Lightning flashed, followed by a rumble of thunder, jolting me alert. A tempest churned over the Chesapeake Bay and was rolling toward town. I stared at the clouds, ready to calculate how much time we had before the rain hit. Another bright flash of white-hot lightning forked across the purplish-black sky. One, two…twenty.
The storm was at least four miles away. I pressed a hand over my chest feeling the thumping slow.
I glanced at Aunt J, who was no longer bopping her head to the bad music. Instead, she blinked over and over, and rubbed her eyes with one hand.
“If you’re tired, I can drive.” Who needed a license when I’d already mastered a moped along with the Green Briar golf carts?
Her slender fingers searched for me as if I were a ghost she could only hear. She grasped my arm tightly.
“Hannah?” Panic drenched her voice.
My eyes widened. “What’s wrong?”
“I can’t see. I mean, I see something, but it’s not the road. What’s wrong with me?”
I peered out the windshield. A distant telephone pole grew bigger as her foot stuck to the accelerator.
A frightening swell of adrenaline flooded my veins, sending my heart into a frenzy. “Stop!” I yelled, but she was frozen with fright. I grabbed the steering wheel and threw my leg over to jam on the brake pedal.
It was too late. Absolute silence fell over us in the grim second before we plowed into the pole. My lower body slammed into the dashboard while the seatbelt squeezed hard against my ribs. Metal groaned. White bubbles deployed. Glass shattered with a scream. Or maybe the scream was mine. The car groaned to a halt with a hiss and clank.
Stillness settled over us. My head was reeling as I checked myself for injuries. Bursts of pain sparked from my chest and leg.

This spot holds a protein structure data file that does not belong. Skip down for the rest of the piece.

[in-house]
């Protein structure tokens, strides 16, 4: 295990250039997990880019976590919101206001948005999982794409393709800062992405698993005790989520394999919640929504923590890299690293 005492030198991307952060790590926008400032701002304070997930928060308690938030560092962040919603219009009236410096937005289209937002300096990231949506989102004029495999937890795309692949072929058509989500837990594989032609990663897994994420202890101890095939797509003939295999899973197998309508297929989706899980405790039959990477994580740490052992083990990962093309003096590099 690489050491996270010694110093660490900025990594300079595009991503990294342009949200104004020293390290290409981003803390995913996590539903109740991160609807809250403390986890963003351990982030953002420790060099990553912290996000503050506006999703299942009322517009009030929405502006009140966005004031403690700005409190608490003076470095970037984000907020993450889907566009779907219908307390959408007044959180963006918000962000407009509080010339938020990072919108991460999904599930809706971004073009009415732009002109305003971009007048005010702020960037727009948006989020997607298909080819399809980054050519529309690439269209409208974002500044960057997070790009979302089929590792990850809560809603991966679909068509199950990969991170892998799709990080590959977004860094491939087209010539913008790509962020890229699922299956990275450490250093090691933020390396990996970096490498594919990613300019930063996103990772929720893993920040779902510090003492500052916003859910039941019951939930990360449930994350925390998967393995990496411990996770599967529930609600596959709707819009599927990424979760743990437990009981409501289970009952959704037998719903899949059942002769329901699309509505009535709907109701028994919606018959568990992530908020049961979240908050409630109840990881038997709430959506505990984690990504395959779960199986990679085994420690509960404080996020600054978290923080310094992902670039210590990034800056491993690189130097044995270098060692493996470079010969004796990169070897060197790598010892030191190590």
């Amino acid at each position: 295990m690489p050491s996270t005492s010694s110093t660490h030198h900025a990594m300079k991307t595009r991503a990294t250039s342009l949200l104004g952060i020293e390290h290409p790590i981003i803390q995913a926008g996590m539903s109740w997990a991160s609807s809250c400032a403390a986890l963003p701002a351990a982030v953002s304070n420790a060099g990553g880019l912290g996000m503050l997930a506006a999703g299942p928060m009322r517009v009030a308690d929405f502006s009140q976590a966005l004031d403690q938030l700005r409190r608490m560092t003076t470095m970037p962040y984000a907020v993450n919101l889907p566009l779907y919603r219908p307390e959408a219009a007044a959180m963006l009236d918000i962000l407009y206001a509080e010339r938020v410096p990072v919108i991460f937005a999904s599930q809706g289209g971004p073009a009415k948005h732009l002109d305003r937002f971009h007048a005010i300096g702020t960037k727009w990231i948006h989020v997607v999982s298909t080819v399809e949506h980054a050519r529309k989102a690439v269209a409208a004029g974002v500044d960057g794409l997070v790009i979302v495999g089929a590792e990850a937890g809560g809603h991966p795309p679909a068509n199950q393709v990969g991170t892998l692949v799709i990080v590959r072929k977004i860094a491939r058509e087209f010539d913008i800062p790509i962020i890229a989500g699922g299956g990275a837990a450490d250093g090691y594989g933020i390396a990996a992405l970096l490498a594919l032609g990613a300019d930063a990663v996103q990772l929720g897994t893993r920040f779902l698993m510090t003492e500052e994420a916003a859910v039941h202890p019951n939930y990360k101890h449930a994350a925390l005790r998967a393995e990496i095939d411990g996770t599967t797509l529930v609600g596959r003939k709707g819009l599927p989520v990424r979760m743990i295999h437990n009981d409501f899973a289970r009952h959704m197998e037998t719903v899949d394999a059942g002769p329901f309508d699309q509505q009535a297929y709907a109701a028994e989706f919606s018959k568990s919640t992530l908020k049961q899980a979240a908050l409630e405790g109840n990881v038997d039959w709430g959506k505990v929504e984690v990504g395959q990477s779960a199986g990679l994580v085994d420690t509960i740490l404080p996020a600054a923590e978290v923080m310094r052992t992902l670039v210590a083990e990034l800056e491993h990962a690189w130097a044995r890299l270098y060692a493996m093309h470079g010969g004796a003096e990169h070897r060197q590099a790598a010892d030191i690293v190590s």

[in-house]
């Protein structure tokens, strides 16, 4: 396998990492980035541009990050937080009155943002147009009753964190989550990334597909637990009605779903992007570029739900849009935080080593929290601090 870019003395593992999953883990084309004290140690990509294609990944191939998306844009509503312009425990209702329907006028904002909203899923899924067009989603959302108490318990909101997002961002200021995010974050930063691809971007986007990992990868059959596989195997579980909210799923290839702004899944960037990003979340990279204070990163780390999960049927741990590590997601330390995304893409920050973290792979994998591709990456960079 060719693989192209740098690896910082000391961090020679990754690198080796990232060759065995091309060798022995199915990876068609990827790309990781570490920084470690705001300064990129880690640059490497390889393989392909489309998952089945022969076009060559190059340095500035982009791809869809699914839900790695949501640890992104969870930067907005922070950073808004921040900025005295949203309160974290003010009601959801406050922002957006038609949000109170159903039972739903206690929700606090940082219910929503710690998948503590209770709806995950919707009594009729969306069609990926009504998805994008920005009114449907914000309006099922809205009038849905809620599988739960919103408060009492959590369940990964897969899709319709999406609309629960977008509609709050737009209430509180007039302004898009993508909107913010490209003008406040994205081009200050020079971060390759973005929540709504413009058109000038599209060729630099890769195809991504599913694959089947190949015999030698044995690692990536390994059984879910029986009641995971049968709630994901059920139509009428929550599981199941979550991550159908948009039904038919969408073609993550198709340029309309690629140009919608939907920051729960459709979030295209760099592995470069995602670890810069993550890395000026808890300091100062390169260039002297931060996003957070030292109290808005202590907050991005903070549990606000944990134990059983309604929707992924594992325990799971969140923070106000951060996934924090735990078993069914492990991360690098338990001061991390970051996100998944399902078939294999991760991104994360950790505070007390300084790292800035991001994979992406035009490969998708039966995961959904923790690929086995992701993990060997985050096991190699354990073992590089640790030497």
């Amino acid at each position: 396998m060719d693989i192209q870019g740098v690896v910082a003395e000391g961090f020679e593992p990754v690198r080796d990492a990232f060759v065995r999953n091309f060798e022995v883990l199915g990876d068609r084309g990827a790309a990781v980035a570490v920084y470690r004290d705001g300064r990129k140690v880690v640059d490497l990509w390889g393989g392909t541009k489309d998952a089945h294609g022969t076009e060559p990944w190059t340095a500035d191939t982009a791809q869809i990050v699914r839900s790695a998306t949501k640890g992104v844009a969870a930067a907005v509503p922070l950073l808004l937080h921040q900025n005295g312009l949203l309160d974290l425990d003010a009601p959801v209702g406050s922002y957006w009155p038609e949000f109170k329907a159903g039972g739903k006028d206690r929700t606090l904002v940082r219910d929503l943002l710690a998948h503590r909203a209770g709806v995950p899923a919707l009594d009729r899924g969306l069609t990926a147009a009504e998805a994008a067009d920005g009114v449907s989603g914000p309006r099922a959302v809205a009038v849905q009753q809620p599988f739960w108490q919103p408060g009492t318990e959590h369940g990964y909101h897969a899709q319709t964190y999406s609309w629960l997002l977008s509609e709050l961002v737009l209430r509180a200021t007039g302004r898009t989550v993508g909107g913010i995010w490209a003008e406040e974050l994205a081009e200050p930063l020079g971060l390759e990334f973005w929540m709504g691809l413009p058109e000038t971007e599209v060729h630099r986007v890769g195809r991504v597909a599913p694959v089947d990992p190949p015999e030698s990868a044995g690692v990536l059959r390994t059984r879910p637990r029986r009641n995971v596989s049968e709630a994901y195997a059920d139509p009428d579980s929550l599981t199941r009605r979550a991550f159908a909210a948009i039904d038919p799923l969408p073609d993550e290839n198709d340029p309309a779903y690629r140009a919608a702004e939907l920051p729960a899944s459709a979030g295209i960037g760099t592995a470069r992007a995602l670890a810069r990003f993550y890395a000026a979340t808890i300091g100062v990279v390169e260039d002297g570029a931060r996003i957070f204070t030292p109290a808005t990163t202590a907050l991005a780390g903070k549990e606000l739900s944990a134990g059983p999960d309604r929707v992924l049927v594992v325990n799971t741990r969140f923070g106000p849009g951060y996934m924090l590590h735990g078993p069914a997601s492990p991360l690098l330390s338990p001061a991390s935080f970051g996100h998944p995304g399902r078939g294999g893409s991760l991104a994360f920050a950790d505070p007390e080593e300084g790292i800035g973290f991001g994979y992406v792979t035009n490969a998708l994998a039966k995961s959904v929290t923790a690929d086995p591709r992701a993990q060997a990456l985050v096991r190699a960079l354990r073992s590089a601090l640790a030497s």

“Hannah?” Aunt J’s quivering voice reached out.
I pried my eyes open. She had escaped her seatbelt. Her lips and hands were trembling, but I saw no blood or broken skin. Inwardly, I sighed with relief.
“Are you okay?” she asked.
I sucked in a shallow breath. “Me? Fine,” I managed, not wanting to stress her out, but I struggled to breathe and my left leg was wedged under the intruding dashboard.
She reached over, wiping her hands across my cheeks and forehead, dusting away crumbs of glass. She touched her trembling fingers to the seatbelt release and pressed on it, over and over. “Come on, dammit. Let go.”
I pushed her hand away, restraining a whimper. “It’s okay. Go get help.”
She nodded and with a hard push, shoved her door open. “I’ll be right back.”
A heavy silence fell over the car’s interior until a hiss sounded from the engine. Within seconds, the smell of burning oil seeped in through the vents.
One toxic breath went deeper than I meant it to. “Ow!” I coughed and writhed beneath the unyielding seatbelt like a five-year-old having a tantrum. Panic swept over me as I struggled for freedom.
Stress vibrated deep in my gut. Self-soothe, self-soothe, I reminded myself. The air grew thicker with burning oil and a starburst of pain wracked my body. I was going to die. Unless…
No. How could I even think it? There had to be another way because what if I couldn’t send it back? What if it took me to the same terrible place it had taken them?
I peered out the windows, searching. There was no one. I turned my focus on the glove box. Maybe Aunt J kept a knife in there or a pair of floral scissors. I pushed the button hard, again and again. Jammed. My heart raced.
A burst of smoke puffed into the car’s interior. I coughed and closed my eyes. The pressure on my leg intensified and the sickening fumes filled me with dread. Eff it. I balled my hands into fists.
I recalled the spell I’d overheard my dad utter once. I recited it in my head before casting, making sure I had it right.